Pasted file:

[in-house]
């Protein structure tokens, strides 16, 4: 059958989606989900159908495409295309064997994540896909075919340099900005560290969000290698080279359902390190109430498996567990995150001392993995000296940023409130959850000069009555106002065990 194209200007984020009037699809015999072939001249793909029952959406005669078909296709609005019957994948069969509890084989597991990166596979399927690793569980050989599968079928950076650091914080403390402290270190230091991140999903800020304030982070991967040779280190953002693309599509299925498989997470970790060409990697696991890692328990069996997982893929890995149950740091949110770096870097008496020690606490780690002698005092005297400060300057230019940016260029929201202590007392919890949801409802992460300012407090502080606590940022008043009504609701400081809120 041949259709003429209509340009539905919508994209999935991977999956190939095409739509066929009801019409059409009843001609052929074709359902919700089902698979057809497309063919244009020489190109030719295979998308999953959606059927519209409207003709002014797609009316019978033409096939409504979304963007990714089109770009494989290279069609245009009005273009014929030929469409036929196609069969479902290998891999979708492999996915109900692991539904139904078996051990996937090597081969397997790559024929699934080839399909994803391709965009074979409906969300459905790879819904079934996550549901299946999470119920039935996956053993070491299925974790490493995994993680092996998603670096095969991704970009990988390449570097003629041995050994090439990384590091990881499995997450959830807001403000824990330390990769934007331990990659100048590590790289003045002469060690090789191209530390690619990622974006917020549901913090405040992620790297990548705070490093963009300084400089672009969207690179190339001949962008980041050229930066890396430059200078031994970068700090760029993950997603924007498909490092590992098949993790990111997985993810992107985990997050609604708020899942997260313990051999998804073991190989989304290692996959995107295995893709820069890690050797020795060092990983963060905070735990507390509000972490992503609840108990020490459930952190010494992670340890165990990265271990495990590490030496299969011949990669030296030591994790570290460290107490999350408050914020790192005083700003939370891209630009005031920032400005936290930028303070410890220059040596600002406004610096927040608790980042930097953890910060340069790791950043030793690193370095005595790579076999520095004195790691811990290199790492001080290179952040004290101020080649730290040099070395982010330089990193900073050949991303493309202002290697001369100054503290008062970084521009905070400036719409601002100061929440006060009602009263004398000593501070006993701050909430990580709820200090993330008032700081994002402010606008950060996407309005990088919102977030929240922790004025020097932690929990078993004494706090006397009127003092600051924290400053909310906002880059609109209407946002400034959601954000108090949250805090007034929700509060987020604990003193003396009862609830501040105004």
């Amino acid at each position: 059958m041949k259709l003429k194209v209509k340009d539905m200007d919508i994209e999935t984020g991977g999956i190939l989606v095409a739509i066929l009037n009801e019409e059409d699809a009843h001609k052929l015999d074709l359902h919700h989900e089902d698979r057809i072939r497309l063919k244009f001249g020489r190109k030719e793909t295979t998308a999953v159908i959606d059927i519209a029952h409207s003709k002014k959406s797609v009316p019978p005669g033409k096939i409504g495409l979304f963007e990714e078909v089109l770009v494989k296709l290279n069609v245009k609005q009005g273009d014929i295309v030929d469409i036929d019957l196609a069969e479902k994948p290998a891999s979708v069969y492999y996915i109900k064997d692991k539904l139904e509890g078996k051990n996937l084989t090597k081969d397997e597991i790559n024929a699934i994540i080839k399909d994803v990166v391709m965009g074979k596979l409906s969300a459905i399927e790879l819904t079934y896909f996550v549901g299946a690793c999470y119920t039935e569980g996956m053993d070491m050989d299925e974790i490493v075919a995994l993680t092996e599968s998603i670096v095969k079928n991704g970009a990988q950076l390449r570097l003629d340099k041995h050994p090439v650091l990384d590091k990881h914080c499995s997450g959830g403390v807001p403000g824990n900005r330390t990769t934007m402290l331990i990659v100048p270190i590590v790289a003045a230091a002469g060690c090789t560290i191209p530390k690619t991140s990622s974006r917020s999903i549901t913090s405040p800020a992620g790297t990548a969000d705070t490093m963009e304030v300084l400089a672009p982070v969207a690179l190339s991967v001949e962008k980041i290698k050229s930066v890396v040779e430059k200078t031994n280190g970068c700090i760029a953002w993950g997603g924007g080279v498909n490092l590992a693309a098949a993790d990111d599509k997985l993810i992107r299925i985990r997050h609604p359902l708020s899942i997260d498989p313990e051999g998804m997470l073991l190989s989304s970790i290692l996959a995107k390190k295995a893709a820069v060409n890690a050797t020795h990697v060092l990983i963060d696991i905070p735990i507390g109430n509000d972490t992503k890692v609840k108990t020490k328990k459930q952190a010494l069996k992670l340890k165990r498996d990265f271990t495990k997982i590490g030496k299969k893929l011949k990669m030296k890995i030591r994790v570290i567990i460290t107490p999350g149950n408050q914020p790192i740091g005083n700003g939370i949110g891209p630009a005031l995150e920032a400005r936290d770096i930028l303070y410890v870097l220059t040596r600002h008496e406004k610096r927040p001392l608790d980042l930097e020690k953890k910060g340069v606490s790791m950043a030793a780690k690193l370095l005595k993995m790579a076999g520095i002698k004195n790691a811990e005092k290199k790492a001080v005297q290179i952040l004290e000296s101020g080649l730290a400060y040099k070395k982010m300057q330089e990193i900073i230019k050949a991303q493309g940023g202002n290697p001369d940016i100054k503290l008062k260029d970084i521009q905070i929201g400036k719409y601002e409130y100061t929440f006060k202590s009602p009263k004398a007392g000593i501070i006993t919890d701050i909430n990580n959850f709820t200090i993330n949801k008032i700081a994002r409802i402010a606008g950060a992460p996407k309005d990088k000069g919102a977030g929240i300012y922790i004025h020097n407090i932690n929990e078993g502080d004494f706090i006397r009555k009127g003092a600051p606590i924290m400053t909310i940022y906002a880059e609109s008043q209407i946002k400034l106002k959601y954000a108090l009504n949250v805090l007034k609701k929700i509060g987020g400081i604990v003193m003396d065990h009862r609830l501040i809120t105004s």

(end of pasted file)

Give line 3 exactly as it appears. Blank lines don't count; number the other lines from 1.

């Amino acid at each position: 059958m041949k259709l003429k194209v209509k340009d539905m200007d919508i994209e999935t984020g991977g999956i190939l989606v095409a739509i066929l009037n009801e019409e059409d699809a009843h001609k052929l015999d074709l359902h919700h989900e089902d698979r057809i072939r497309l063919k244009f001249g020489r190109k030719e793909t295979t998308a999953v159908i959606d059927i519209a029952h409207s003709k002014k959406s797609v009316p019978p005669g033409k096939i409504g495409l979304f963007e990714e078909v089109l770009v494989k296709l290279n069609v245009k609005q009005g273009d014929i295309v030929d469409i036929d019957l196609a069969e479902k994948p290998a891999s979708v069969y492999y996915i109900k064997d692991k539904l139904e509890g078996k051990n996937l084989t090597k081969d397997e597991i790559n024929a699934i994540i080839k399909d994803v990166v391709m965009g074979k596979l409906s969300a459905i399927e790879l819904t079934y896909f996550v549901g299946a690793c999470y119920t039935e569980g996956m053993d070491m050989d299925e974790i490493v075919a995994l993680t092996e599968s998603i670096v095969k079928n991704g970009a990988q950076l390449r570097l003629d340099k041995h050994p090439v650091l990384d590091k990881h914080c499995s997450g959830g403390v807001p403000g824990n900005r330390t990769t934007m402290l331990i990659v100048p270190i590590v790289a003045a230091a002469g060690c090789t560290i191209p530390k690619t991140s990622s974006r917020s999903i549901t913090s405040p800020a992620g790297t990548a969000d705070t490093m963009e304030v300084l400089a672009p982070v969207a690179l190339s991967v001949e962008k980041i290698k050229s930066v890396v040779e430059k200078t031994n280190g970068c700090i760029a953002w993950g997603g924007g080279v498909n490092l590992a693309a098949a993790d990111d599509k997985l993810i992107r299925i985990r997050h609604p359902l708020s899942i997260d498989p313990e051999g998804m997470l073991l190989s989304s970790i290692l996959a995107k390190k295995a893709a820069v060409n890690a050797t020795h990697v060092l990983i963060d696991i905070p735990i507390g109430n509000d972490t992503k890692v609840k108990t020490k328990k459930q952190a010494l069996k992670l340890k165990r498996d990265f271990t495990k997982i590490g030496k299969k893929l011949k990669m030296k890995i030591r994790v570290i567990i460290t107490p999350g149950n408050q914020p790192i740091g005083n700003g939370i949110g891209p630009a005031l995150e920032a400005r936290d770096i930028l303070y410890v870097l220059t040596r600002h008496e406004k610096r927040p001392l608790d980042l930097e020690k953890k910060g340069v606490s790791m950043a030793a780690k690193l370095l005595k993995m790579a076999g520095i002698k004195n790691a811990e005092k290199k790492a001080v005297q290179i952040l004290e000296s101020g080649l730290a400060y040099k070395k982010m300057q330089e990193i900073i230019k050949a991303q493309g940023g202002n290697p001369d940016i100054k503290l008062k260029d970084i521009q905070i929201g400036k719409y601002e409130y100061t929440f006060k202590s009602p009263k004398a007392g000593i501070i006993t919890d701050i909430n990580n959850f709820t200090i993330n949801k008032i700081a994002r409802i402010a606008g950060a992460p996407k309005d990088k000069g919102a977030g929240i300012y922790i004025h020097n407090i932690n929990e078993g502080d004494f706090i006397r009555k009127g003092a600051p606590i924290m400053t909310i940022y906002a880059e609109s008043q209407i946002k400034l106002k959601y954000a108090l009504n949250v805090l007034k609701k929700i509060g987020g400081i604990v003193m003396d065990h009862r609830l501040i809120t105004s």